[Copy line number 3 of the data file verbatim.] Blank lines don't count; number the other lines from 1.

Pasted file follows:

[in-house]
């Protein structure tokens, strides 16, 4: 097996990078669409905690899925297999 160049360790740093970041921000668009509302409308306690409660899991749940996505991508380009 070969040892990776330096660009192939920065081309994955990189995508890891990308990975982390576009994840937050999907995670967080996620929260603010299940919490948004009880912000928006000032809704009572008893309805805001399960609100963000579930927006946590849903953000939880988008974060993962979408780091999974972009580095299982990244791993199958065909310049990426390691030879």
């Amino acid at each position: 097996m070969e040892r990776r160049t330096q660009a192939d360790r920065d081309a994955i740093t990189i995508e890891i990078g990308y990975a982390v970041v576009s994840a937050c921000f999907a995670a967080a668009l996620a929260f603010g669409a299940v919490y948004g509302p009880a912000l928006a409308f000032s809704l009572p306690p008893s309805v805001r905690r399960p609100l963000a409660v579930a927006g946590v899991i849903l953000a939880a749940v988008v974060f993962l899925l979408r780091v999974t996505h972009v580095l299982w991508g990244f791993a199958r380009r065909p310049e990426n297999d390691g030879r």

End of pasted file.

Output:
């Amino acid at each position: 097996m070969e040892r990776r160049t330096q660009a192939d360790r920065d081309a994955i740093t990189i995508e890891i990078g990308y990975a982390v970041v576009s994840a937050c921000f999907a995670a967080a668009l996620a929260f603010g669409a299940v919490y948004g509302p009880a912000l928006a409308f000032s809704l009572p306690p008893s309805v805001r905690r399960p609100l963000a409660v579930a927006g946590v899991i849903l953000a939880a749940v988008v974060f993962l899925l979408r780091v999974t996505h972009v580095l299982w991508g990244f791993a199958r380009r065909p310049e990426n297999d390691g030879r």